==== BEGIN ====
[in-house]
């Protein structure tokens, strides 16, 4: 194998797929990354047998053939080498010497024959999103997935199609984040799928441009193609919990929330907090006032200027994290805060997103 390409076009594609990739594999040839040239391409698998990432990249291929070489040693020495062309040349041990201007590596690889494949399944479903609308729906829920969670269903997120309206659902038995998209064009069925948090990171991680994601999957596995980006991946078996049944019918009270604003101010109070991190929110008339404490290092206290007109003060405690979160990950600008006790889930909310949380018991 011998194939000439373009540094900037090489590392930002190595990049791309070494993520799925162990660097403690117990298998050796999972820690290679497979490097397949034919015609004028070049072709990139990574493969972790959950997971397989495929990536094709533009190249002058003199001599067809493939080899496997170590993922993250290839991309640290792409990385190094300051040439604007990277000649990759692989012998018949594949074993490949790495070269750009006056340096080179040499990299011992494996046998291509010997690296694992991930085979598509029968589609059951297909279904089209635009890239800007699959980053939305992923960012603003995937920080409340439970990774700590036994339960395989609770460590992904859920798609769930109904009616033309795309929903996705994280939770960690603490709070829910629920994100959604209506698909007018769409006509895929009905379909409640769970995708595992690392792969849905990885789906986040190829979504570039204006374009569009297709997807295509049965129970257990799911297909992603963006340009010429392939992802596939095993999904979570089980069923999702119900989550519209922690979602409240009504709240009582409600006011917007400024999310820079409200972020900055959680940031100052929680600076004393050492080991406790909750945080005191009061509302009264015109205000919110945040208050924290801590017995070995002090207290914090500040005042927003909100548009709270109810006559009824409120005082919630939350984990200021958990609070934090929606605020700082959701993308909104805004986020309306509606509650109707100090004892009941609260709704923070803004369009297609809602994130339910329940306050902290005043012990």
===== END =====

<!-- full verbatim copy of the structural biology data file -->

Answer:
[in-house]
């Protein structure tokens, strides 16, 4: 194998797929990354047998053939080498010497024959999103997935199609984040799928441009193609919990929330907090006032200027994290805060997103 390409076009594609990739594999040839040239391409698998990432990249291929070489040693020495062309040349041990201007590596690889494949399944479903609308729906829920969670269903997120309206659902038995998209064009069925948090990171991680994601999957596995980006991946078996049944019918009270604003101010109070991190929110008339404490290092206290007109003060405690979160990950600008006790889930909310949380018991 011998194939000439373009540094900037090489590392930002190595990049791309070494993520799925162990660097403690117990298998050796999972820690290679497979490097397949034919015609004028070049072709990139990574493969972790959950997971397989495929990536094709533009190249002058003199001599067809493939080899496997170590993922993250290839991309640290792409990385190094300051040439604007990277000649990759692989012998018949594949074993490949790495070269750009006056340096080179040499990299011992494996046998291509010997690296694992991930085979598509029968589609059951297909279904089209635009890239800007699959980053939305992923960012603003995937920080409340439970990774700590036994339960395989609770460590992904859920798609769930109904009616033309795309929903996705994280939770960690603490709070829910629920994100959604209506698909007018769409006509895929009905379909409640769970995708595992690392792969849905990885789906986040190829979504570039204006374009569009297709997807295509049965129970257990799911297909992603963006340009010429392939992802596939095993999904979570089980069923999702119900989550519209922690979602409240009504709240009582409600006011917007400024999310820079409200972020900055959680940031100052929680600076004393050492080991406790909750945080005191009061509302009264015109205000919110945040208050924290801590017995070995002090207290914090500040005042927003909100548009709270109810006559009824409120005082919630939350984990200021958990609070934090929606605020700082959701993308909104805004986020309306509606509650109707100090004892009941609260709704923070803004369009297609809602994130339910329940306050902290005043012990």